If greed can ever be good, that philosophy didn’t work at FTX’s charity

<span>Photograph: FTX/Reuters</span>
Photograph: FTX/Reuters

I remember reading William MacAskill’s book Doing Good Better back in 2015 and wondering: is this too good to be true? MacAskill, the fresh-faced Oxford philosopher and prime mover of “effective altruism”, was on a mission to take personal emotion out of charitable giving. Doing good works was one thing, he suggested, but if you really wanted to scale charitable effect it was the duty of social justice warriors in the affluent west to earn as much money as possible, and then give it away in the most evidence-based fashion, to the poorest people on the planet.

His book was brilliantly argued, and lauded by great philanthropists, including Bill Gates. At its heart though, as with any manifesto that seeks to remake the world, it felt like there was a nagging flaw: could the means of outrageous wealth creation ever be properly separated from greed; was there really any such thing as an altruistic billionaire? One answer has been provided by the continuing examination of the $27bn bankruptcy of Sam Bankman-Fried and his cryptocurrency platform FTX. Bankman-Fried had pledged to live on $100,000 a year and give the rest of his fortune away. MacAskill was on the advisory board of FTX’s charitable Future Fund; he described the 30-year-old billionaire as his “collaborator” when he contacted another fan, Elon Musk, earlier this year to arrange a meeting to discuss Bankman-Fried investing in Twitter.

Financial investigators are now trying to trace missing billions of small investor funds that Bankman-Fried appears to have transferred to his “trading company”, Alameda. Interviewed via text messages by Vox.com, Bankman-Fried accepted that “the ethics stuff” was “mostly a front”. Meanwhile, MacAskill resigned his unpaid position with a soul-searching thread on Twitter: “I don’t know which emotion is stronger: my utter rage at Sam for causing such harm to so many people or my sadness and self-hatred for falling for this deception.” The moral philosopher vowed to “reflect on this for months to come”. Perhaps he could begin by having a look at Aristotle on hubris.

Tut, tut

Man in a suit and hat, with a walking stick, accompanies three others carrying a piece of furniture strapped onto a large tray. Other men in uniform walk behind them
Howard Carter, left, in the Valley of the Kings during the removal of artifacts from the tomb of Tutankhamun. Photograph: Rex/Shutterstock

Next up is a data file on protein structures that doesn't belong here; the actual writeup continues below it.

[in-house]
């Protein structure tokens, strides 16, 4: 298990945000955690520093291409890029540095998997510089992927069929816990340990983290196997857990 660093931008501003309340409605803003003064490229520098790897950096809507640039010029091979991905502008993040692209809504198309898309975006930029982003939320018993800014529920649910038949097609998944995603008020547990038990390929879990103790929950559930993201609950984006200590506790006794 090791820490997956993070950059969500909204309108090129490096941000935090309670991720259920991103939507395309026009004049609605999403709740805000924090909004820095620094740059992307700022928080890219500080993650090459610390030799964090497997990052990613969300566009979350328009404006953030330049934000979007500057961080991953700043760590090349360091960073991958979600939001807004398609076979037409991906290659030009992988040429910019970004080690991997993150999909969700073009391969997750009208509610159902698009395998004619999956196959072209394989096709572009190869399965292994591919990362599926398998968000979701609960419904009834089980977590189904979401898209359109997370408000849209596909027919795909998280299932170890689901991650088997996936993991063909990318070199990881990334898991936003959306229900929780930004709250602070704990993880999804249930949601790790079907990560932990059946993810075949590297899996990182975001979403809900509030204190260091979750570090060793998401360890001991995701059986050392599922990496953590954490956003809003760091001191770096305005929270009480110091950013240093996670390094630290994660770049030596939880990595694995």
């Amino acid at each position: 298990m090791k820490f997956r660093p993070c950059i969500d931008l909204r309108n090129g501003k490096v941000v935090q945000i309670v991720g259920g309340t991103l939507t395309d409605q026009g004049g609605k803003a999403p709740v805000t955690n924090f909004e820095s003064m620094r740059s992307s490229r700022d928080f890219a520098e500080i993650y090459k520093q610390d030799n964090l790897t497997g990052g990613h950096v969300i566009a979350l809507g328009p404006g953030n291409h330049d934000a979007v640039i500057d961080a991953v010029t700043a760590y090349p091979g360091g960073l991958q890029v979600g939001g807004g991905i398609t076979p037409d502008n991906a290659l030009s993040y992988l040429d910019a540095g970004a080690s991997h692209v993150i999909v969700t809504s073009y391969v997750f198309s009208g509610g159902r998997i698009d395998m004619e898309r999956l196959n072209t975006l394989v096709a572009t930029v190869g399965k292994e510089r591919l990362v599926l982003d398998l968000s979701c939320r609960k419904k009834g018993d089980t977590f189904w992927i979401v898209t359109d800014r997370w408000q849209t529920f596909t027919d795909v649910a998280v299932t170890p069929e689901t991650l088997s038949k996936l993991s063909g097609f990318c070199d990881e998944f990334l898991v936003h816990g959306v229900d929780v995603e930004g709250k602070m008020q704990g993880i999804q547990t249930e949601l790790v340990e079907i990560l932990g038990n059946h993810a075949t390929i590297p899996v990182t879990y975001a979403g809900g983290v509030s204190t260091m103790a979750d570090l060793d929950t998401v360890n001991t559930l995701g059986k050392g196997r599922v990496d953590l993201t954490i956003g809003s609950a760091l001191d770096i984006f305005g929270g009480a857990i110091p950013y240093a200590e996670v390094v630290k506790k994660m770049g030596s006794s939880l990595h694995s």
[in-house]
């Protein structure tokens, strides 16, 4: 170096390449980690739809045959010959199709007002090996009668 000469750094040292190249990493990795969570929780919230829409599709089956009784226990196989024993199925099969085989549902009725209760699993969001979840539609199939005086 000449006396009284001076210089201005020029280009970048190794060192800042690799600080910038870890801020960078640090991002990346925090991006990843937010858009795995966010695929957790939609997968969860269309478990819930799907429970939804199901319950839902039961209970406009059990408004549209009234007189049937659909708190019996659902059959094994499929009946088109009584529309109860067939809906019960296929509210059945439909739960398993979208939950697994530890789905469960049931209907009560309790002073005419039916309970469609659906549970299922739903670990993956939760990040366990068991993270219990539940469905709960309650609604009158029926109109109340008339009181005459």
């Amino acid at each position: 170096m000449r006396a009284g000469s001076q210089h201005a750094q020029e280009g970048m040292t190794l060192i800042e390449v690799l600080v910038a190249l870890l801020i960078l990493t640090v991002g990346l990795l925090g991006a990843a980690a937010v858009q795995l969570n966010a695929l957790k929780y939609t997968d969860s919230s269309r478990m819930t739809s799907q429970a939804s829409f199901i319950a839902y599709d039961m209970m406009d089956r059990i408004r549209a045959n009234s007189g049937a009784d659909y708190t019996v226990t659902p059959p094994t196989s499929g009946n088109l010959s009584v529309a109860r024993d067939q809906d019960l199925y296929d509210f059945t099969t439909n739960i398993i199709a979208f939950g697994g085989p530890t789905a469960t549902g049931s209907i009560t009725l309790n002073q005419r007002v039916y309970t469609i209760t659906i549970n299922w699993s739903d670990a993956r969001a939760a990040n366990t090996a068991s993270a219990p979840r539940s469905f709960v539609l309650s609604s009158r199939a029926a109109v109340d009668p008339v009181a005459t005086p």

Some things don’t change. A hundred years ago last week, the archaeologist Howard Carter unearthed the tomb of Tutankhamun in Egypt. Digging back through reports of the great find, I discovered the Daily Mail laced it with fears of imminent disaster. The Luxor correspondent of that paper splashed with the story of impending rainstorms potentially destroying the glittering contents of the 3,000-year-old tomb. His report remarked on panic spreading locally. “The clouds were darkening, all eyes were turned on the last blue patch in the west and fervent [Muslims] were beseeching Allah to turn back the clouds.” The Observer offered a little more reassurance to its readers. Commenting on the Mail account, its editorial pointed out that it only rains “once in 20 years” in the Valley of the Kings in November, the skies were blue and that anyway Carter was taking the precaution of protecting the entrance to the tomb with a small bank of sand.

I can’t go on

Wilko Johnson reaches out his hands toward the photographer
Wilko Johnson in 2013. Photograph: Paul Hackett/Reuters

The obituaries of Wilko Johnson, the inimitable Dr Feelgood guitarist, hinged on accounts of his miraculous reprieve from pancreatic cancer. Having been told he had 10 months to live, Johnson had the time of his life, playing a triumphant series of farewell gigs, visiting Japan for the cherry blossom, living in the moment. It was only after the life-saving operation he never thought possible that he returned to his old self: “I knew I was really getting better from the cancer when I started getting depressed again.” Samuel Beckett couldn’t have phrased it better.

• Tim Adams is an Observer columnist